Wednesday, November 26, 2014


Matthew Shepard, a gay man, was killed in 1998 in Wyoming. His parents have become LGBT activists and traveled to Russia.

Matthew Shepard’s Parents Take LGBT Tolerance Message To Russia

The parents of a gay American student whose 1998 murder helped inspire federal U.S. hate-crimes legislation traveled to Russia this week for screenings of a documentary about their son’s tragic life and the struggle for lesbian, gay, bisexual, and transgender (LGBT) rights. More

A memorial to the victims of Soviet-era political repressions in the southern Russian city of Stavropol.

'Last Address' Project Aims To Honor Victims Of Soviet Repression

A citizen-funded commemorative project run by liberal journalists is aiming to install memorial plaques across the country in honor victims of Soviet repression. More

Russian Deputy Foreign Minister Grigory Karasin (file photo)

Russia Defends Abkhazia Pact

Russia has rejected accusations that it is planning to annex Georgia's breakaway regions of Abkhazia and South Ossetia. More

Rezagul says her daughter, daughter-in-law, and youngest son also joined her in fending off the assault.

Grieving Afghan Mother 'Kills 10 Taliban In Revenge'

An Afghan mother says she grabbed a gun and hand grenades to help policemen fend off a Taliban assault that killed her son. Authorities say 27 militants were killed in the operation. More

Russian businessman Sergei Kolesnikov fled Russia in 2010 after publishing an open letter to then-President Dmitry Medvedev revealing the construction of a lavish Black Sea palace commissioned by Putin and funded with a billion dollars in illegally diverted funds.

Kremlin Whistle-Blower: 'Putin Has No Option But To Stay In Power'

Sergei Kolesnikov, a former ally of Vladimir Putin now living in self-imposed exile, says the Russian leader will go to any lengths to stay in power and avoid criminal prosecution. In an undisclosed location, Kolesnikov spoke to RFE/RL about Kremlin corruption, the war in Ukraine, and whether Putin will play the nuclear card. More


Recent Features

With Hagel Out, Past Contenders Eyed As Next U.S. Defense Chief

U.S. Secretary of Defense Chuck Hagel’s abrupt announcement of his resignation on November 24 leaves a top cabinet position open in U.S. President Barack Obama’s administration, and early speculation suggests that candidates previously considered for the job could be tapped to lead the Pentagon.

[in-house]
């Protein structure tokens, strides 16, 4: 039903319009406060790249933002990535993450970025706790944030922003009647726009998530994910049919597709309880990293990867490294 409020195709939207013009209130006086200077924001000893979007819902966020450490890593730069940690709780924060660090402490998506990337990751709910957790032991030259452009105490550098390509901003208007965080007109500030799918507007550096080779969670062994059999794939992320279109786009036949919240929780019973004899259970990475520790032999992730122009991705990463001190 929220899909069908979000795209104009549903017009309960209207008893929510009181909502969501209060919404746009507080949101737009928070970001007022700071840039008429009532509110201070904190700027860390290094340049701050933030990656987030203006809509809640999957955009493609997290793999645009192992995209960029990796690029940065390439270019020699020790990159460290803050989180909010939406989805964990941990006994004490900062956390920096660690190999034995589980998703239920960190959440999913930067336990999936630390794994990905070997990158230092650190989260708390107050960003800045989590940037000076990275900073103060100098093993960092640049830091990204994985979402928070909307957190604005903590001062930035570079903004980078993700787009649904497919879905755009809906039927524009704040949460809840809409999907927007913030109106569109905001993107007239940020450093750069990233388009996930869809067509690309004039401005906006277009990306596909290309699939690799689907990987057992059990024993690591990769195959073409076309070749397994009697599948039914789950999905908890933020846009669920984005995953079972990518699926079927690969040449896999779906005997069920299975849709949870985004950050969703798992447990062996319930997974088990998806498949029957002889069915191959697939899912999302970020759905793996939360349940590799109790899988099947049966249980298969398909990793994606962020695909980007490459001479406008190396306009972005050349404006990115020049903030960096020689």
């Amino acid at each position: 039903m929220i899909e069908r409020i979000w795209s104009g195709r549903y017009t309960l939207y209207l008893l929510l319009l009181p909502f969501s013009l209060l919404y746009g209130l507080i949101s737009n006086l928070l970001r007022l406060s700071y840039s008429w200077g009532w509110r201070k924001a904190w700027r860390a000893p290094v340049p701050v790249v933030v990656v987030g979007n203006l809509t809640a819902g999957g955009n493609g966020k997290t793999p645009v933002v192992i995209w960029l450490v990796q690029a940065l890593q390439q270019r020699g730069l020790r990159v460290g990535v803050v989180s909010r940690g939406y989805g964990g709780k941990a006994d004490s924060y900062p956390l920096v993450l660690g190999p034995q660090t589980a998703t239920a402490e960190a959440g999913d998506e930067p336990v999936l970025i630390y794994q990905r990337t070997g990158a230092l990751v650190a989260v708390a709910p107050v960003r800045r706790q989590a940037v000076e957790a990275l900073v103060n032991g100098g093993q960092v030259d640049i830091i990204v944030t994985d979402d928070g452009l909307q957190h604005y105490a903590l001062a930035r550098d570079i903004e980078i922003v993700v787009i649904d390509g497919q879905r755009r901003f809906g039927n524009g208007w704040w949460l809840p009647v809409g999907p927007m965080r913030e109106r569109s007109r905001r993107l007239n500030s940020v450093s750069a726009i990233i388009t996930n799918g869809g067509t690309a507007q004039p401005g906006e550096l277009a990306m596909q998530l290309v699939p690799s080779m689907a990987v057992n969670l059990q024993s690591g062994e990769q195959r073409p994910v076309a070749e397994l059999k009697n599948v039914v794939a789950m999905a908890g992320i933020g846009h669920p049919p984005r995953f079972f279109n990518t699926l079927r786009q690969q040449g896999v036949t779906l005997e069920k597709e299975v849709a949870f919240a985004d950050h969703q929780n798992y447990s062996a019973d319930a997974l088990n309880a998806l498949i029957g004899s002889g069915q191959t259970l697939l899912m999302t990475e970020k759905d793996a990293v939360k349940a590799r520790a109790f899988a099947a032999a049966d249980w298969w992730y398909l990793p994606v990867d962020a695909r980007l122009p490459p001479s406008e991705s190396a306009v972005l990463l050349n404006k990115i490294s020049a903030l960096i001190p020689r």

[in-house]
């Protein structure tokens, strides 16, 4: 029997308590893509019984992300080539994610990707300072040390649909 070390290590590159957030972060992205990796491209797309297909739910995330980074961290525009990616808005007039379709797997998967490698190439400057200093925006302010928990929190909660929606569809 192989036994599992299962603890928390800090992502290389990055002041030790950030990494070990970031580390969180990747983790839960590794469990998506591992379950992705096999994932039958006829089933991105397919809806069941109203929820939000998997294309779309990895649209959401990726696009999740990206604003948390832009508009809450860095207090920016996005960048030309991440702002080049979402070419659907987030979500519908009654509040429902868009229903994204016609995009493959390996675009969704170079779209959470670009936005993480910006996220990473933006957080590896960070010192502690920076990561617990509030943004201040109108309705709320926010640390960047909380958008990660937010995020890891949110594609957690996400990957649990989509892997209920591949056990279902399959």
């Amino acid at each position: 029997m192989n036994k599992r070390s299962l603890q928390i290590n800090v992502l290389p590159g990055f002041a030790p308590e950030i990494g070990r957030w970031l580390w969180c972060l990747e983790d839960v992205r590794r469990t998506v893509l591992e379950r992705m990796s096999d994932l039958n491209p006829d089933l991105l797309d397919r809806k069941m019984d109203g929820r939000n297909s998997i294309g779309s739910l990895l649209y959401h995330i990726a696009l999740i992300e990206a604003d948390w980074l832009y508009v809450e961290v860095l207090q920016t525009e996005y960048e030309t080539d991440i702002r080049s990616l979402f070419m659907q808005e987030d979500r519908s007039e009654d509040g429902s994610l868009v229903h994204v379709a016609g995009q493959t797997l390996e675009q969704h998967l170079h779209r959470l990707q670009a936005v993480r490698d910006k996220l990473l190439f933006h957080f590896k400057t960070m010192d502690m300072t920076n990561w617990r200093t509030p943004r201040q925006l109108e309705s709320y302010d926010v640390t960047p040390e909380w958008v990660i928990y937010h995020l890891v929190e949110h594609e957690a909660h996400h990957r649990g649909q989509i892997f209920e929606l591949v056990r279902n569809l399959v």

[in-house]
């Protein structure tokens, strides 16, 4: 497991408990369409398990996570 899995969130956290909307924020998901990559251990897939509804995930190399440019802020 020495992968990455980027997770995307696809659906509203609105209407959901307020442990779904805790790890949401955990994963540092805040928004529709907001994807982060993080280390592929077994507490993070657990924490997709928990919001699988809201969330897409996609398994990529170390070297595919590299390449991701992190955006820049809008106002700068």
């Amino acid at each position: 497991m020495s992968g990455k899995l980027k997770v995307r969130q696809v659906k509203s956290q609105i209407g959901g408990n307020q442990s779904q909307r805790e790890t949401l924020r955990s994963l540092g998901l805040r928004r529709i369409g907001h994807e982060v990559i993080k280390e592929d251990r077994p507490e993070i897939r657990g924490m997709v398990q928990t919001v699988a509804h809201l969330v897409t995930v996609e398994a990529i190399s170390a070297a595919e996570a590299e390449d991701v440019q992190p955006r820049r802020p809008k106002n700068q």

More

Kazakh Historians Campaign To Save Infamous Tsarist, Soviet Prison

Crumbling ruins are all that remain of a Kazakh prison with an inglorious past as a center of tsarist and Soviet repression -- leaving local historians scrambling to preserve its legacy.
More

'They Want To Frighten People' -- Donetsk Native Recalls Captivity In Rebel-Held City

Donetsk native Svitlana Matushko spent seven days in the basement of the former Ukrainian secret services building in the eastern Ukrainian city. She tells how the separatist authorities there are using terror to push out all those who oppose their agenda.
More

Obama Faces Tough Crowd At Home On Iran Nuclear Deal

As a deadline approaches for world powers to strike a deal with Iran over its nuclear program, U.S. President Barack Obama faces a challenge getting it through -- or past -- a wary Congress.
More

Children-404: LGBT Support Group In Kremlin's Crosshairs

Since 2013, the support group Children-404 has been providing an online safe haven for gay Russian teens to discuss their hopes and fears. And now the authorities want to put a stop to that.
More

In Releasing Seselj, ICTY Solves One Problem -- But Creates Many Others

When The Hague tribunal opted this month to provisionally release war crimes suspect Vojislav Seselj to seek cancer treatment in Serbia, it was attempting to amend one of the longest, most mismanaged cases ever to come before the court. But sending the fiery Seslj home may be the start of a whole new type of trouble, for the Balkans and the tribunal alike.
More

Two Futures: With An Iran Nuclear Deal, And Without

The world could look very different depending on the success or failure of the Iran nuclear talks.
More

Video Why Does Turkey's President Think Muslims Discovered America?

Turkish President Recep Tayyip Erdogan is no stranger to controversy but even many seasoned Turkey watchers were taken aback when he boldly claimed that "Muslims discovered America in 1178, not Christopher Columbus."
More

Video Faces Of The Maidan: Where Are They Now?

One year after the beginning of the Maidan protest movement that changed the course of Ukraine's history, RFE/RL went back to talk to some of the memorable people who were heavily involved in those tumultuous events.
More

Video Russian Oysters? Foie Gras? Not A Problem, Say Farmers In Sanctions-Hit Russia

Initiatives are cropping up across Russia to replace Western food products banned by Moscow. But consumers are already feeling the sting of sanctions.
More
More Features

Most Popular Articles